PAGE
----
I am the plaintiff, and I won my small claims case. Now what?

Updated: Apr 29

Congratulations, you won the case! What you do next will depend largely on what the other party does. We are going to go over the different possible things the other party will do, and your options based on their actions.

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Winning a Claim as a Plaintiff

Being the plaintiff in the original case, you could win in two different ways:

  • Winning the plaintiff's claim, which is the case you originally filed against the defendant.

  • The defendant now owes you the amount as awarded by the judge.

  • Winning the defendant's counterclaim, which is the claim that the defendant filed against you as part of the same case.

  • You do not owe the defendant anything on the counterclaim.

Winning Plaintiff's Claim as Plaintiff

Winning the claim effectively makes you the judgment creditor (meaning you are owed money), and the other party the judgment debtor (the person who must pay the money). What you do will depend a lot on what the judgment debtor chooses to do. Keep in mind that the court does not pay you, the court simply states that the debtor owes you money and that you are legally in the right to pursue actions to receive payment.

Typically, the debtor will respond in one of these ways:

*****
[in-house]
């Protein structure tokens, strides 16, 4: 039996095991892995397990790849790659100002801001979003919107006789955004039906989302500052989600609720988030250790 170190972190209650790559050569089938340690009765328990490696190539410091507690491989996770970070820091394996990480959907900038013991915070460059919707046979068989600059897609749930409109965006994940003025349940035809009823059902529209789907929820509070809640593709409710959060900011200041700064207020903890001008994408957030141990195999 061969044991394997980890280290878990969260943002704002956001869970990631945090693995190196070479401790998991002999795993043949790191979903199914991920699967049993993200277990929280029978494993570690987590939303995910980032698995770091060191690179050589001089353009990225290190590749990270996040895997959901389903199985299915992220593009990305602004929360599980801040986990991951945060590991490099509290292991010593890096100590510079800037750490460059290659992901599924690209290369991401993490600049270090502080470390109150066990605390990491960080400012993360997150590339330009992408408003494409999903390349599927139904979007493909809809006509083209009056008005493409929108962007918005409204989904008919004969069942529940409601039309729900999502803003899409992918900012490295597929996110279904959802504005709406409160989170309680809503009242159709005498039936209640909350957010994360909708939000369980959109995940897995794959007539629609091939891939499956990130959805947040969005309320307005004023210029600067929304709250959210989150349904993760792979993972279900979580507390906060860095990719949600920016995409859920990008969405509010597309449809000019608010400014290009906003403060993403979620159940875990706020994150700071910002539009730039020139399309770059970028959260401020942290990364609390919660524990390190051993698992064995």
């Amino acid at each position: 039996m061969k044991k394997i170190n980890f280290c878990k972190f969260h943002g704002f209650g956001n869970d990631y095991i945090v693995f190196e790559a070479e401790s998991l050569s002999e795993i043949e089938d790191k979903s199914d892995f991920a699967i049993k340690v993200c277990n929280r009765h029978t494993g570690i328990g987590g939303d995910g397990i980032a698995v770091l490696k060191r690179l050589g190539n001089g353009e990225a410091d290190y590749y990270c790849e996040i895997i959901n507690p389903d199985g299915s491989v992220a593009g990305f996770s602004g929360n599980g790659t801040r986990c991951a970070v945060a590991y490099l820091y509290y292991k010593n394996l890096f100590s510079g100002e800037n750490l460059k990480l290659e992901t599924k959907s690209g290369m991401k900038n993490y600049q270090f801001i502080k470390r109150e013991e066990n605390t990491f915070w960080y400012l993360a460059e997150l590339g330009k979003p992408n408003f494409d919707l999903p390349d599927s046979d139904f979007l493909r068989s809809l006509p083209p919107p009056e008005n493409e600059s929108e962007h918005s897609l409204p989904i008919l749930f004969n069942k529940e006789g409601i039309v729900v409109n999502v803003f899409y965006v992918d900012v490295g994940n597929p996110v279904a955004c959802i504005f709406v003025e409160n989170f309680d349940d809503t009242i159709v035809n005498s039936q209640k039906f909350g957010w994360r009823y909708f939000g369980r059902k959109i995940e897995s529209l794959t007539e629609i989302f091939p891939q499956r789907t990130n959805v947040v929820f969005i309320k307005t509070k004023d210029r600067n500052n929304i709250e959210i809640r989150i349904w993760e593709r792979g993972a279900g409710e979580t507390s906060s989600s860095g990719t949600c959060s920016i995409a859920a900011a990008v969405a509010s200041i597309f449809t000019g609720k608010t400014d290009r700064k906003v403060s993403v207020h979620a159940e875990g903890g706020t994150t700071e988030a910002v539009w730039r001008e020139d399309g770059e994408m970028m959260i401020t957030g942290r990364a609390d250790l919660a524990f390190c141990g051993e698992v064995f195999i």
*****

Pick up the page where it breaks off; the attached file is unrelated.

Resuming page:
• Debtor pays voluntarily

o Debtor pays you directly

o Debtor arranges to pay the court

o Debtor arranges to pay in installments

  • Debtor does not pay voluntarily

o Debtor tells you they will not pay

o Debtor does not pay within 30 days of the judgment

  • Debtor appeals the judgment (if they attended the hearing)

  • Debtor requests cancellation of the judgment (if they did not attend the hearing)

Winning Defendant's Counterclaim as the Plaintiff

Winning the counterclaim means you do not owe the defendant any money on the counterclaim. However, it's possible that the defendant will contest the judgment. Fortunately, the defendant will not be able to appeal this decision, but they may choose to file a motion to correct or cancel the judgment if they believe a clerical error was made, or there is an incorrect legal basis in the decision.

If the defendant files this request, you will receive a copy of the request along with an "Answer" form for you to provide your response to the defendant's request for the court to review. If you do not agree with the defendant's request, you should be sure to fill out and return the answer within the timeframe indicated. If you do not answer, the court will make a decision without hearing your side of the story. After the court has reviewed both the request and answer, they will send out a response to the request, which may include a date and time for a hearing on the cancellation. You will have a chance to provide your argument to convince the judge that the judgment should not be canceled. If the judgment is canceled, you will have to attend a new trial for the same claim.

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